A recap of yesterday's EEOC meeting on pregnancy discrimination

February 16, 2012
By Eric B. Meyer on February 16, 2012 7:00 AM | | Comments

babyhospital.jpgMy loyal readers know that yesterday the U.S. Equal Employment Opportunity Commission held a public meeting to discuss pregnancy discrimination and caregiver issues.

Conversely, my disloyal readers can go to hell. No, no, I forgive you. Just send me a check and we'll call it even.

*** Takes meds ***

*** Flashes Men In Black red light ***

Ah, yes, pregnancy discrimination. Click through for a summary of what happened at yesterday's EEOC meeting...

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Overall, ten people spoke at yesterday's meeting, ranging from doctors, to professors, to government employees, and finally, the lawyers.

Incidentally, I got one for you:

What happens when a lawyer is made godfather?
. . . He makes you an offer you can't understand.

Ba dum tish...

I digress. You can view the transcripts here. And below are some of the meeting highlights, per this EEOC press release:

  • The past 40 years have seen a major increase in the number of women choosing to work while pregnant and during the later stages of pregnancy.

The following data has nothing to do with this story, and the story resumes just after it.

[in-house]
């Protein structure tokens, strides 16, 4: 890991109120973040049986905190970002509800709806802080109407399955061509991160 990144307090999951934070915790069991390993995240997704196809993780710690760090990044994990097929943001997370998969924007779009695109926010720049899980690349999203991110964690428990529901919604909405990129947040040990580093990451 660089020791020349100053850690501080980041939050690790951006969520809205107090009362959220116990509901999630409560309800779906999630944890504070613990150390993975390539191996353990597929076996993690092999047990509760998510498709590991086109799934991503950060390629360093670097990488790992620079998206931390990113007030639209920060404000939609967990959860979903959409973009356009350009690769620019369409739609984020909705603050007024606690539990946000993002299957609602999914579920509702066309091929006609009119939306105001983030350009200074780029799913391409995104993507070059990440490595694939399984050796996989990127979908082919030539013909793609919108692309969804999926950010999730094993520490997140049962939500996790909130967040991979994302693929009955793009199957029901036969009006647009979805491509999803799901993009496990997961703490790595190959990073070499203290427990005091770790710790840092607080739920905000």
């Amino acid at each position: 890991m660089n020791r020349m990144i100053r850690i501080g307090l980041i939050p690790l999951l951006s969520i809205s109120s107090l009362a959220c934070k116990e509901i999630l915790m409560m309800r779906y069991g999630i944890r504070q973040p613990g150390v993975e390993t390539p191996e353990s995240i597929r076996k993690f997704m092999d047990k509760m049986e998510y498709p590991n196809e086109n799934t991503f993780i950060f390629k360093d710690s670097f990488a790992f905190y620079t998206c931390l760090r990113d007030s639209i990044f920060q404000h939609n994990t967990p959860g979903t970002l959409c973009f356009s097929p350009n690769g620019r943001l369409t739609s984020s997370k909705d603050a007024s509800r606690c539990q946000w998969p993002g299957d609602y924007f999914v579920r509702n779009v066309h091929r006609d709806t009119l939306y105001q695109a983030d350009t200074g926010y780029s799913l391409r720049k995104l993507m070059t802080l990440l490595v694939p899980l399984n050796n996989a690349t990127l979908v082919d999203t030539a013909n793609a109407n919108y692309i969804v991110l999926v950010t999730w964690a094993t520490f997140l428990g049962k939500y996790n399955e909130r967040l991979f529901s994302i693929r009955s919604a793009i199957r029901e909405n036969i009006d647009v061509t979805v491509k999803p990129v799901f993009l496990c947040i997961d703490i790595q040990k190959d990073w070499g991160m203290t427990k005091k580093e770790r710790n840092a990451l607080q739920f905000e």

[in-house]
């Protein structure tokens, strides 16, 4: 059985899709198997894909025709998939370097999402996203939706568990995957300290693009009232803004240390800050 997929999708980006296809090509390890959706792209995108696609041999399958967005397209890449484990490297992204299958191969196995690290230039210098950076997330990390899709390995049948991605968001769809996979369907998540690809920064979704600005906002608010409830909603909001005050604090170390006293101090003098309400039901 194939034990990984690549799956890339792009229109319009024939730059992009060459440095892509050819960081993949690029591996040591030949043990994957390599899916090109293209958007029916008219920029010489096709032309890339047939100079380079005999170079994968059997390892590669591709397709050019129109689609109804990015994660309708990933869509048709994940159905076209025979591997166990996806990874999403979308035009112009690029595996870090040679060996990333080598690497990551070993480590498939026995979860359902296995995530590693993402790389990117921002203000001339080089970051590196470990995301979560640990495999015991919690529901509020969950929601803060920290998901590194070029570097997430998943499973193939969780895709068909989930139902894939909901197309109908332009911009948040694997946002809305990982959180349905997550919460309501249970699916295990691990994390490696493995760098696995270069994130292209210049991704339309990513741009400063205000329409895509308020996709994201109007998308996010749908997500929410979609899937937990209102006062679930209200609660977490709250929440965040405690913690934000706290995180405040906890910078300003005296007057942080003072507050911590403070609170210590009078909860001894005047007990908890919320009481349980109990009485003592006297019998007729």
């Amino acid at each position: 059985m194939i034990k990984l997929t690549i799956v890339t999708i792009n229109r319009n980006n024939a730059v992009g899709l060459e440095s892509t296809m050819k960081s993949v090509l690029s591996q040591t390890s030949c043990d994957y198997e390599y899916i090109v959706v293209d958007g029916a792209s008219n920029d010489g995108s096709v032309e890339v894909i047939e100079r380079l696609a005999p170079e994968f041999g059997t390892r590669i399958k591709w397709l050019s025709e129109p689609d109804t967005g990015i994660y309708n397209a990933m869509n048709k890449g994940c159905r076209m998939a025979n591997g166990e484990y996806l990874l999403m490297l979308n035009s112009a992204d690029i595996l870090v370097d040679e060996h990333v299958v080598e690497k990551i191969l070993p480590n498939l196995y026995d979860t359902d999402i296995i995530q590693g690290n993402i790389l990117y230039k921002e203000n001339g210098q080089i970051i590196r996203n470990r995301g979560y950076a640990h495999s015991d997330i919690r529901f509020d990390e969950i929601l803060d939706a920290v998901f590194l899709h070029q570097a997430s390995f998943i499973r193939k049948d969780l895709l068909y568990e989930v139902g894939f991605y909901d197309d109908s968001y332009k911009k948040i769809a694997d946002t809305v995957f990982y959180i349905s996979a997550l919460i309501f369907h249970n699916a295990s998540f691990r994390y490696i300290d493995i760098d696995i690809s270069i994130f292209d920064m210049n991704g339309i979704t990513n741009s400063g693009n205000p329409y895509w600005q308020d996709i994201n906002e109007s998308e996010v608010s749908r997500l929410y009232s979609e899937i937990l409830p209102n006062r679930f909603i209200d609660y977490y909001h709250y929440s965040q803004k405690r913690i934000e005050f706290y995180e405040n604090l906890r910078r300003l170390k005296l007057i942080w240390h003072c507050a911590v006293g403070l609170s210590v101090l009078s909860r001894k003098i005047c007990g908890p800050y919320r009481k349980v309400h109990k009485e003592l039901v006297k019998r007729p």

• Women are now the primary, or co-primary, breadwinners in nearly two-thirds of families.

  • A Commission panelist emphasized that employers "should not make decisions based on stereotypes and presumptions about the competence and commitment of these workers. EEOC will vigorously enforce the anti-discrimination laws as they apply to pregnant women and caregivers."

  • Another panelist recounted the story of a pregnant worker who was not permitted to alter her uniform due to her pregnancy but forced to take leave when it no longer fit her.

  • A union official noted that while pregnancy and discrimination arising from caregiving impacts all segments of the workforce, low-wage workers are particularly affected.

  • A professor opined that there is a measurable "motherhood wage penalty" of as much as 5% per child, controlling for education, experience, and other factors known to affect wages.

  • One VP of Human Resources who spoke, commented that even employers that want to provide the maximum flexibility possible within the constraints of their businesses have trouble reconciling the requirements of the various laws affecting caregiving. She called for greater clarity and interagency coordination to help employers comply with the law, and implement best practices for work-life balance.

Although no one spoke yesterday about the recent TX federal-court decision in which the court held that "firing someone because of lactation or breast-pumping is not sex discrimination," I would be surprised if the EEOC fails to appeal that to the Fifth Circuit Court of Appeals.